Sometime around 1966 I got into an argument with my mother at the dinner table at my childhood home in Tennessee. It started with somebody's reference to Martin Luther King, Jr., who was then very active. My mother said that he was a well-meaning man but was "making too much trouble." I replied that we needed that kind of trouble in order to make progress on civil rights. To my surprise, she defended what she had said. At that point we both dug in. The conversation became an argument. I said something about the evils of slavery, and I heard her say that slavery was "not so bad" because masters had treated their slaves well. This really annoyed me, and I asked how she could say such a thing, and then she said, "Your great grandfather, for whom you are named, owned slaves, and he was a nice man!"
It hit me, pardon the expression, like a ton of bricks. I was over 40 years old, and I had never heard this. I was the adoptive father of an African-American child. I had grown up hearing many stories about Thomas Ambrose Faw, my great grandfather and namesake, my mother's grandfather, who had built a store in what was later my birthplace, Johnson City, Tennessee, where he had settled after coming over the mountains from North Carolina. He was a hero in my imagination. And now you're telling me he owned SLAVES?
I left the table in anger and confusion. I went to my bedroom and lay down with my head spinning. Why had they never told me? Why had they let me grow up thinking that OUR family had NOTHING to do with slavery? Why did they never tell? Why? Why?
I worried over this for what seemed like hours before another question sneaked itself into my mind: Why did I never ask?
I was not an unsophisticated person. I had an excellent education, including post-graduate study. I was already a professor somewhere. I had a mixed-race family of my own. I had grown up in the South, and I had never thought to inquire whether there was slavery in my family's history.
And then I thought about Germany, where I had gone with the army in World War 2. I knew that there were people there who did not know -- really did not know -- that there were death camps in their own towns. They could have known, but they did not want to know, and so they didn't. It is quite possible for people to avoid knowing what they don't want to know. I had been like that. The knowledge was "inconvenient."
America is haunted by the ghost of slavery. Most of us whites would rather not think about it, or even know about it. Most Americans who are black would rather not talk about slavery with whites.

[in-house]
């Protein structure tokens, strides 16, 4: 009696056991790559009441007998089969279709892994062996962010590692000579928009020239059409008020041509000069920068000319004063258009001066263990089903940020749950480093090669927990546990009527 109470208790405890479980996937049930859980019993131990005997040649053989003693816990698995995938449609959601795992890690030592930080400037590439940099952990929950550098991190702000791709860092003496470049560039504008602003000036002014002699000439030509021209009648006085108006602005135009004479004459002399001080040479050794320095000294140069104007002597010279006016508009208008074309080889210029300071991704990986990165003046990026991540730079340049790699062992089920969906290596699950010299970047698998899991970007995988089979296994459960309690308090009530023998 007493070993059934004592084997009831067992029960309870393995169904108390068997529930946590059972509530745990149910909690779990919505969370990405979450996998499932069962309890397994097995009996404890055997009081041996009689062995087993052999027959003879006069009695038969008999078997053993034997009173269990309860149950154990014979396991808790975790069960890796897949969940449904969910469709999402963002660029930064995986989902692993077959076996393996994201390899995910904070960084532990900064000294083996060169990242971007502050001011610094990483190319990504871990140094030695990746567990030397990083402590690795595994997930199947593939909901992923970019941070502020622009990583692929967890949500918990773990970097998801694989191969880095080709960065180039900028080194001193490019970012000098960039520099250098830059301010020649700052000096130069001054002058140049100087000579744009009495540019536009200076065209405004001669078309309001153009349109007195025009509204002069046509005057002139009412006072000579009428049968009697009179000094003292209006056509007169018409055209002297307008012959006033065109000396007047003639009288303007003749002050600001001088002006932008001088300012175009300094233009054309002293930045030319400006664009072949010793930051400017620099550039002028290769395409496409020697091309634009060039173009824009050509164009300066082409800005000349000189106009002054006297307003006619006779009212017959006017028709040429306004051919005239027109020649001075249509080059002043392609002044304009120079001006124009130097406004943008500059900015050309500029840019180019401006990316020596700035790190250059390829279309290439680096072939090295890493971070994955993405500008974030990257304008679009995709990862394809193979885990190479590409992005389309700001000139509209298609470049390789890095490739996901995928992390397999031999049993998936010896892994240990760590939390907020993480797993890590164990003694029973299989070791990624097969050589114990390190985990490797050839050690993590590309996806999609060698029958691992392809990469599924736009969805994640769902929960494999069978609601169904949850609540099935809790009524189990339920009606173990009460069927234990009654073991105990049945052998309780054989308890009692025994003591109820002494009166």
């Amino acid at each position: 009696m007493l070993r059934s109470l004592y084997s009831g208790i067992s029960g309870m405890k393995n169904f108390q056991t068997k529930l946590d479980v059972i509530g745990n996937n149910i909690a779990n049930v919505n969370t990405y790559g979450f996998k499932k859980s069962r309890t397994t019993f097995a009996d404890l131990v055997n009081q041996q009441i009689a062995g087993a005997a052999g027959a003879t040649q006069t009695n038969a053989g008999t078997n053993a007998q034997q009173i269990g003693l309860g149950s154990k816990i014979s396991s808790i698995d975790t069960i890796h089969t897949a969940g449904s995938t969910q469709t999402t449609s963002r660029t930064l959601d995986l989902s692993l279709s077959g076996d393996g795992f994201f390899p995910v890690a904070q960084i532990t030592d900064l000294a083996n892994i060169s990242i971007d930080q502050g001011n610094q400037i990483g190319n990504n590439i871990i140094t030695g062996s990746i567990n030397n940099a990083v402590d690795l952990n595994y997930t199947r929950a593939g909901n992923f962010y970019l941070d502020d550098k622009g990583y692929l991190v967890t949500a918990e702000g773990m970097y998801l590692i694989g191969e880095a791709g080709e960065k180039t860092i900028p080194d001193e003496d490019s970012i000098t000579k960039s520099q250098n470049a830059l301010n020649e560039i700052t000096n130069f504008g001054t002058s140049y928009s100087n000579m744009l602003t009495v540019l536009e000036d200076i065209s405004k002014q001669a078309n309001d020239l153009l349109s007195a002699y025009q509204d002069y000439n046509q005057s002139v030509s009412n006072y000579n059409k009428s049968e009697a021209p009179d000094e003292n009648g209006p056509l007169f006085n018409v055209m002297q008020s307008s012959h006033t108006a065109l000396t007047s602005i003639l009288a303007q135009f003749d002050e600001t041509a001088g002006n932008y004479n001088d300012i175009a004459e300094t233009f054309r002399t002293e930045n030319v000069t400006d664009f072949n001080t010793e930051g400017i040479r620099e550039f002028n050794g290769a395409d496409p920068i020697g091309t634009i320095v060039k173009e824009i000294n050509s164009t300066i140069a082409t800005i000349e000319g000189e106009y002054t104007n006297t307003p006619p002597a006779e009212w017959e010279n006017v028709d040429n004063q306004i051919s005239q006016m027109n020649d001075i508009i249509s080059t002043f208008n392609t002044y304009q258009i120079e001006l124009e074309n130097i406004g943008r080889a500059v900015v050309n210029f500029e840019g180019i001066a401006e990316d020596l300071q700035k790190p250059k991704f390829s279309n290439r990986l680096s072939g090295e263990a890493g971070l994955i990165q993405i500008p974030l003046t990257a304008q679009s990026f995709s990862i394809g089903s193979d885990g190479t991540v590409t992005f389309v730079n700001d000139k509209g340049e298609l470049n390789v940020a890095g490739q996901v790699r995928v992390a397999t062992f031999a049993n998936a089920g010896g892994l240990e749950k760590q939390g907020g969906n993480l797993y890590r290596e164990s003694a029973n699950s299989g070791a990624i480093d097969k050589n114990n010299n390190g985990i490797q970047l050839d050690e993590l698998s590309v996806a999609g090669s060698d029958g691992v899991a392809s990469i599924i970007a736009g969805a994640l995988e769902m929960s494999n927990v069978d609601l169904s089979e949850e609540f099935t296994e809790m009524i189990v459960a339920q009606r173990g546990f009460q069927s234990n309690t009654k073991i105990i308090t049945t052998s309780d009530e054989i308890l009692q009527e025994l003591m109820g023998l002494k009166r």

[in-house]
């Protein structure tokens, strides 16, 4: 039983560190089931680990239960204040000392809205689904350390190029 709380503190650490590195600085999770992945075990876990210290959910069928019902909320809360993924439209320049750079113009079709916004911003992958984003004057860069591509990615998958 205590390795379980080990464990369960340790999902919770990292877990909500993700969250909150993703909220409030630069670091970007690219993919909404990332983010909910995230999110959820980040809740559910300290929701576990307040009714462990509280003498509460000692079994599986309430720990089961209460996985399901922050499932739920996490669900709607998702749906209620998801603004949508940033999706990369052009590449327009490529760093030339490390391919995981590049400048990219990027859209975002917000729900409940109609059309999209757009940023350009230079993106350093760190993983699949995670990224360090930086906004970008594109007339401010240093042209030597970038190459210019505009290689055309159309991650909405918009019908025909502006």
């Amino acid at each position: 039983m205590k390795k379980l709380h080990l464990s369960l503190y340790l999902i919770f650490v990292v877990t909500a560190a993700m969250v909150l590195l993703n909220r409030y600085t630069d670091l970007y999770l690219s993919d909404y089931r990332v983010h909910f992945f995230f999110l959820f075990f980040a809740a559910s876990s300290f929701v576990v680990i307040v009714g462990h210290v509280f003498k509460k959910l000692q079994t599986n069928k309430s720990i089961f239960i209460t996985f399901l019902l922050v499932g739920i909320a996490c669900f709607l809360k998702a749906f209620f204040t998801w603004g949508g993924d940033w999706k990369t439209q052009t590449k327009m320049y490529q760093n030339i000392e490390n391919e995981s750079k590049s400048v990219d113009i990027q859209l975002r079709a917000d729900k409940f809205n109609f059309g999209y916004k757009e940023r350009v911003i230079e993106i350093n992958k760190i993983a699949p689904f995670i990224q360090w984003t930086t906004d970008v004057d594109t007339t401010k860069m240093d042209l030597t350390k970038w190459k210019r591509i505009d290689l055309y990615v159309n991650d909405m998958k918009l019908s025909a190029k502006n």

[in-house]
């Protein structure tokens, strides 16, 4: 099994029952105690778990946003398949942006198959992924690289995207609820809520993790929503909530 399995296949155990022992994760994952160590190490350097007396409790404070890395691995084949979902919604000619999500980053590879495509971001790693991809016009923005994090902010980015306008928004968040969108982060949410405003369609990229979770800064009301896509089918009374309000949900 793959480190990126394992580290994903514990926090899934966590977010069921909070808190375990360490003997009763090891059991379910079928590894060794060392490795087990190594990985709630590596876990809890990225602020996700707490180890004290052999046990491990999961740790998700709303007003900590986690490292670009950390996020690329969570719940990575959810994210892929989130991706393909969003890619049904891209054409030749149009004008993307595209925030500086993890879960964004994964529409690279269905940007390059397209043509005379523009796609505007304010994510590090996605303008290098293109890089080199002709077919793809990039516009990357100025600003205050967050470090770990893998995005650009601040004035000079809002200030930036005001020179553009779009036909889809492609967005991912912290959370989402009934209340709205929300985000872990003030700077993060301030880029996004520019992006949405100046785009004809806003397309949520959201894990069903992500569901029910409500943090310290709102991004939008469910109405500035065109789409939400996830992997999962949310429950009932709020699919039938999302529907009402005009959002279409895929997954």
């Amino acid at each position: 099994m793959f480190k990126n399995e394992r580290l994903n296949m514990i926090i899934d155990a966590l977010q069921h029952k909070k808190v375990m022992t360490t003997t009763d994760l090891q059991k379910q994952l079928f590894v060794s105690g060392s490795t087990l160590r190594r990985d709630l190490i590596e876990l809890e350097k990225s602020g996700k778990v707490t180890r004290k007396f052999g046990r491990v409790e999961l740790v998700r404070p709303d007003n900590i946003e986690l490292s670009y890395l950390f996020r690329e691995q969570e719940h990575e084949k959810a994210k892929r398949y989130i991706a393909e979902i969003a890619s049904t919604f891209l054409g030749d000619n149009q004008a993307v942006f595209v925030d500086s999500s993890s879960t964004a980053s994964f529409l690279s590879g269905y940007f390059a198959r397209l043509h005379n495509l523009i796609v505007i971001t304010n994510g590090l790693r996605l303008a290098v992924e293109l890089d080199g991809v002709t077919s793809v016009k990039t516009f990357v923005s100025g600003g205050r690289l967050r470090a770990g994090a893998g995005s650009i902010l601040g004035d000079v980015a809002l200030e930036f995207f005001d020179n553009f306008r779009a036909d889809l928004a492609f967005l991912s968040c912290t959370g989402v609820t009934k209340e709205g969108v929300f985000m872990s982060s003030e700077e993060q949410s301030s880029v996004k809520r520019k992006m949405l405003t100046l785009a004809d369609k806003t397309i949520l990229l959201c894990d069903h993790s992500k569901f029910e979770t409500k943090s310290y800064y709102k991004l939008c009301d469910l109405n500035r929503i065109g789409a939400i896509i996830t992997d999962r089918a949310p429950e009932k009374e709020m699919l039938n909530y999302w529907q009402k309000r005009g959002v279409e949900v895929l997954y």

If we whites do think about it, we like to imagine, as I did myself, that slavery is about THEM or THEN and has nothing to do with US or NOW.
Do we know the history of slavery in New Jersey? Do we know why New Jersey balked at ratifying the 14th Amendment (the one that guaranteed citizenship to former slaves born in the USA), rescinding its ratification in 1868 and not re-ratifying until 2003?
The legacy of slavery affects all parts of America, both white and not white, and warps our views. Do we know that? Do we want to know it? Do we want to inconvenience ourselves by talking about it? It's not about guilt. It's about deeper understanding of where we are and where we need to go.
Update 12/24/2014: A friend responded to my blog above by suggesting that I look up Tadeuscz Kościuszko, which I did on Wikipedia. I found an amazing story. This Polish military man did heroic things as an officer in the Continental Army of the American Revolution. He was a close friend of Thomas Jefferson. In his will he directed that most of his estate be used to free African American slaves and educate them. The will was thwarted by the American court system and the reluctance of some of his friends, including Jefferson, to execute the provisions of the will. The sad story is a reminder of how deeply slavery was embedded in America and the Constitution until the Civil War and how its effects are still with us, especially in the reluctance of most of us white Americans to own up to the reality of white privilege.